Devoxx - Day One

This year I’m returning to Devoxx. I’m planning to write some notes on interesting sessions or other content. Also, I’ll be delivering my talk on Transport Layer Security tomorrow. But today was a day of catching up with old friends and attending a talk or two.

One talk really caught my attention: “Implementing a simple JVM in Rust”.

Implementing a simple JVM in Rust

Ben Evans introduced his pet project, a Rust-implementation of the Java Virtual Machine dubbed Ocelotter. Although Ben works at New Relic, it’s his personal project, so he didn’t need to add a Safe Harbour statement; I like that 🙂.

The JVM actually consists of many components. Most of them we don’t see that often when developing Java programs:

  • (AOT) Compiler - javac, the Java Compiler that compiles Java source code into class files.
  • Class Loader - loads a class file and keeps it in the method cache.
  • Interpreter - interprets the methods that live in the cache
  • JIT Compiler - emits optimised code for hot methods. Those are pretty hard to write, so Ben decided to not have a JIT compiler in his project.
  • Garbage Collector - out of scope for this talk, as this is also pretty hard. Since the JDK itself also comes with a GC that doesn’t collect anything (Epsilon GC), Ben figured this would be fine.


The JVM interpreter is stack based. This means it has an evaluation area for methods to calculate temporary values. This area is private to the method that currently executes, and it’s implemented as a stack - hence the name. Contrary to what many people say, the JVM bytecode is not machine code for an imaginary CPU because of this. Real CPUs don’t have this temporary evaluation area; instead they have a register for that. The JVM interpreter doesn’t have such a register.

In fact, JVM bytecode is closer to source code than it is to machine code. Many of the Java constructs (e.g. loops) have gone away in the bytecode; only if and jump still exist. Java bytecode stays pretty close to the Java sourcecode from which it originated. This is different for languages like Scala, where the generated bytecode is more distant from the source code.


After this, Ben continued with a short intro of Rust. It has a few features that make it suitable for low-level stuff like bytecode interpretation, like unsigned types. Also, only programs that can be proven to be memory-safe will be compiled. That sounds to me like a very powerful feature for any programming language!


In essence, the simplest JVM interpreter is a switch statement inside a while loop, with a byte[] (the bytecode) as input. For each instruction it encounters, it looks up the opcode, and then evaluates that against the temporary evaluation stack.

And then, finally, it’s time for some Rust code! For a Rust n00b like me, the first snippets are pretty well readable. Bens approach has been test-driven, and the first test is pretty trivial:

fn bc_adds_to_two() {
    let first_test = vec![
    let ret = match execute_simple_bytecode(&first_test) {
        JvmValue::Int { val: i } => i,
        _ => {
            println!("Unexpected, non-integer value encountered");
    assert_eq!(2, ret);

This piece of codes creates some bytecode that declares four instructions:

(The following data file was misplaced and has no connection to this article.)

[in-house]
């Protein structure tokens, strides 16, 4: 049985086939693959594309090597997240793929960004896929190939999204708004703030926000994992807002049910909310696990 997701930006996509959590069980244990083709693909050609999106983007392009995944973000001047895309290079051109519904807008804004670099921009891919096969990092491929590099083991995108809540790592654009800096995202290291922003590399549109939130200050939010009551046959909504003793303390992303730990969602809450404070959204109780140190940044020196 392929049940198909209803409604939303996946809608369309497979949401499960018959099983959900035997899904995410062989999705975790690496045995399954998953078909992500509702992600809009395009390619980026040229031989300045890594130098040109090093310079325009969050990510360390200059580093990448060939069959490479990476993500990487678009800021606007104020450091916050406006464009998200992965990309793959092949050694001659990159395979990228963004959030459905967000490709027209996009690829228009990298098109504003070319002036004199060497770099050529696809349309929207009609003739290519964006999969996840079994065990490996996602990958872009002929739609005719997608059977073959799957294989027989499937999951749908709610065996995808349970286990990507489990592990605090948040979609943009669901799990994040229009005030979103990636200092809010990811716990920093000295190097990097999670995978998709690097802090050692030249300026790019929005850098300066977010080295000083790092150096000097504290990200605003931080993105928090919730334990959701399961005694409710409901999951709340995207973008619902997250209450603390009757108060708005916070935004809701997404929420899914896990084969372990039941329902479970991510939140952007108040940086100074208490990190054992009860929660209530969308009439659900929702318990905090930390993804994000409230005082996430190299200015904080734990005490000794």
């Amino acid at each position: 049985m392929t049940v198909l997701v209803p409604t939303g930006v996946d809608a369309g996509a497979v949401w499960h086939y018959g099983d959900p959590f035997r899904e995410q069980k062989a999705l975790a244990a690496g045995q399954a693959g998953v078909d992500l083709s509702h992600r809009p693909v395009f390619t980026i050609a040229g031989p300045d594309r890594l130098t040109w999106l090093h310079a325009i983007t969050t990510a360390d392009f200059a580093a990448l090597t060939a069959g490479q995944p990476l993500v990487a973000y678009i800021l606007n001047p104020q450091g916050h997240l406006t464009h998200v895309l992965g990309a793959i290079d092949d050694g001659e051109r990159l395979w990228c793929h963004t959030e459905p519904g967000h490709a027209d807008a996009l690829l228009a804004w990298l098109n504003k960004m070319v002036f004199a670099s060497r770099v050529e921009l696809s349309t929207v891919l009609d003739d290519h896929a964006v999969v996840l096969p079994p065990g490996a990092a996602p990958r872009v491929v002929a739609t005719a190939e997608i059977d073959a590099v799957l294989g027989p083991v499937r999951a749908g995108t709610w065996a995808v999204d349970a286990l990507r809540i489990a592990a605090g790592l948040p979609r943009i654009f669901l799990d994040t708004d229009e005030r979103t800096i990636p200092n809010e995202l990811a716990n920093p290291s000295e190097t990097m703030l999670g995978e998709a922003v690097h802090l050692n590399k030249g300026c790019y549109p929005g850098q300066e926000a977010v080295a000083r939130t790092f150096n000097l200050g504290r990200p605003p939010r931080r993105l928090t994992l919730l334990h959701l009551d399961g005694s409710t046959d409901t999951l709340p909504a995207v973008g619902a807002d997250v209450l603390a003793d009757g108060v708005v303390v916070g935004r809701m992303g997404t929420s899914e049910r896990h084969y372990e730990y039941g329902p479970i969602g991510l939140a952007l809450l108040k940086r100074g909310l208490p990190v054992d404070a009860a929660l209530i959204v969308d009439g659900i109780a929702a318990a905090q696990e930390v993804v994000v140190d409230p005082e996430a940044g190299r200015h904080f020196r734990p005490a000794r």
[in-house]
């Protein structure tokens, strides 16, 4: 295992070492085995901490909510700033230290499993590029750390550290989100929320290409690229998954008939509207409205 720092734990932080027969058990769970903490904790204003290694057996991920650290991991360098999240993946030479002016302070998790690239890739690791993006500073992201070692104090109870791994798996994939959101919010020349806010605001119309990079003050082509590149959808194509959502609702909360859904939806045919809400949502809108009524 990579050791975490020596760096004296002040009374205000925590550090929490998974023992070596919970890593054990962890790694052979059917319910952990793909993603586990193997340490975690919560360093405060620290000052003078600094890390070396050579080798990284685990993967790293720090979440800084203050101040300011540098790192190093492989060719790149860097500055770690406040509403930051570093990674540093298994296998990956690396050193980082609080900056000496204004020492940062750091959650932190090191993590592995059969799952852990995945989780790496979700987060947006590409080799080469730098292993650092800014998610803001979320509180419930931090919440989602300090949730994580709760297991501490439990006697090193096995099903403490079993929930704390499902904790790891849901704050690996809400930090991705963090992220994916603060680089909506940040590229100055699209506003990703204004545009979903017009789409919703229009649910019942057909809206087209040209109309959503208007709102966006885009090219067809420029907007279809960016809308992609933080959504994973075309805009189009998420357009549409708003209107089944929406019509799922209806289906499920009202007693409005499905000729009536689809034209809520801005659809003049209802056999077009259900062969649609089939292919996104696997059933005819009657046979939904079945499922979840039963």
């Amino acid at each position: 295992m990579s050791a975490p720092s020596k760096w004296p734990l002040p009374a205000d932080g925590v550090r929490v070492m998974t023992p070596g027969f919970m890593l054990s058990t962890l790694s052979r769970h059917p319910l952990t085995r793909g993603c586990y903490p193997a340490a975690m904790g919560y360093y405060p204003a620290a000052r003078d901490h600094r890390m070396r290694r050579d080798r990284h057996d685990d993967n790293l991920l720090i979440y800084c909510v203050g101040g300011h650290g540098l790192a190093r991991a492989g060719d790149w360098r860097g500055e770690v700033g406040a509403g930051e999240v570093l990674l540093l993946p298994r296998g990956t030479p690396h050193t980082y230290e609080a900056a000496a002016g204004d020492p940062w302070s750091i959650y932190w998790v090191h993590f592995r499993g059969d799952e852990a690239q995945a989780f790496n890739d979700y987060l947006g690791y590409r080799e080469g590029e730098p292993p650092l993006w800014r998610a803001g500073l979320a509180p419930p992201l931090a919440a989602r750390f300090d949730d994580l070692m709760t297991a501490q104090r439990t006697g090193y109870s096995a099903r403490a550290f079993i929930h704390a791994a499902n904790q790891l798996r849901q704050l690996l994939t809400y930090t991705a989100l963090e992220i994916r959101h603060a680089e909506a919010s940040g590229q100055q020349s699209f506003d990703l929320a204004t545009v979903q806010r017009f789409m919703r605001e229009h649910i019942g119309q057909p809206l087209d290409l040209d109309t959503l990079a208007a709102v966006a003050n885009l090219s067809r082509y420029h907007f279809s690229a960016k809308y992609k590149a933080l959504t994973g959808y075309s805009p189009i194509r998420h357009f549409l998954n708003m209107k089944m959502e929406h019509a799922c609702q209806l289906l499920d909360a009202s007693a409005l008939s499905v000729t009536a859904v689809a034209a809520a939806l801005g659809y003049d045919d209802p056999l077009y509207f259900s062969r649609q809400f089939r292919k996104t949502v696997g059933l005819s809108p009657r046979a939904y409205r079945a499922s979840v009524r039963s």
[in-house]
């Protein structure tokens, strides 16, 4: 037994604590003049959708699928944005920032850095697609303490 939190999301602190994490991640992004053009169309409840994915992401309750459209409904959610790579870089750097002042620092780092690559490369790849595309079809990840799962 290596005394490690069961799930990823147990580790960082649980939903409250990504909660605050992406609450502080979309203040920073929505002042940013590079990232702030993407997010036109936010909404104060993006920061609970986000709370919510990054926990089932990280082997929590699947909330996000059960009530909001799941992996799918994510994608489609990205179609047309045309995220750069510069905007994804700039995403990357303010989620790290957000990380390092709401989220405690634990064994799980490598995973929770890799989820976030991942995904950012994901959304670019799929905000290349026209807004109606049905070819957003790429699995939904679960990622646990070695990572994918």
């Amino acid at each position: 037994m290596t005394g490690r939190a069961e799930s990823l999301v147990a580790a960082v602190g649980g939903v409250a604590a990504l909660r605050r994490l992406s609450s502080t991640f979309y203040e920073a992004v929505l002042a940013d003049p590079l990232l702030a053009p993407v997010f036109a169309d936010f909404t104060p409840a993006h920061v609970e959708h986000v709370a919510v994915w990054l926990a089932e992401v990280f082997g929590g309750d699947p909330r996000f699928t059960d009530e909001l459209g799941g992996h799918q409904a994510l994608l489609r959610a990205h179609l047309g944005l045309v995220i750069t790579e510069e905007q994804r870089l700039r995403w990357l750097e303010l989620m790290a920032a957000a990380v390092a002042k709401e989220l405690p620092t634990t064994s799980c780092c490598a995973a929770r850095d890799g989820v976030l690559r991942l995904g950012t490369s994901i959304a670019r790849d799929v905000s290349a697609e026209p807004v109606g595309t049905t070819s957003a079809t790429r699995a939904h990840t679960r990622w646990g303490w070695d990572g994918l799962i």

1. declare the constant integer value 1 and push it on the stack;
  2. declare the constant integer value 1 and push it on the stack;
  3. add those integer values that live on the stack; push the result back on the stack;
  4. return the value on top of the stack.

That bytecode is then fed into a façade method for running bytecode and evaluating the outcome. The outcome is an optional value; if it’s not a JvmValue it prints an error and uses the value 0. Finally, the test asserts that the returned value is equal to 2.

And the implementation of the façade method seems trivial as well:

fn execute_simple_bytecode(buf: &Vec<u8>) -> JvmValue {
    let mut repo = init_repo();
    let mut lvt = InterpLocalVars::of(10); // FIXME
    let opt_ret = exec_bytecode_method(&mut repo, "DUMMY".to_string(), &buf, &mut lvt);
    match opt_ret {
        Some(value) => value,
        None => JvmValue::ObjRef {
            val: 0, // object::OtObj::get_null(),

This piece of code creates the temporary evaluation area, defines a dummy method with the supplied bytecode and runs it. If the outcome is an empty optional, it translate that to a Java null value. If it is a non-empty optional, it will wrap it in a Some.

This is a façade to another method, and the actual implementation becomes more complex. The actual implementation loops through the bytes it got. It performs a lookup from the bytecode value to the corresponding opcode. The opcode is then evaluated against the data temporary evaluation area. The implementation of such an opcode is surprisingly easy - at least for the “add” operation:

pub fn iadd(&mut self) -> () {
    // For a runtime checking interpreter - type checks would go here...
    let i1 = match self.pop() {
        JvmValue::Int { val: i } => i,
        _ => panic!("Unexpected, non-integer value encountered"),
    let i2 = match self.pop() {
        JvmValue::Int { val: i } => i,
        _ => panic!("Unexpected, non-integer value encountered"),

    self.push(JvmValue::Int { val: i1 + i2 });

It reads two values from the stack, assuming they’re both integer values. If so, it adds the two values, wraps that to a Int value and puts that back on the stack. Since Int is one of the options for JvmValue, the Rust compiler can prove the correctness of this program.

Ben even implemented native method calling, so invocations of System.currentTimeInMillis() work as well. All in all an impressive effort, but Ben explained it in a very entertaining way. It actually made me curious if I could do a similar thing, but I’m afraid that’s going to take way to much time… 😉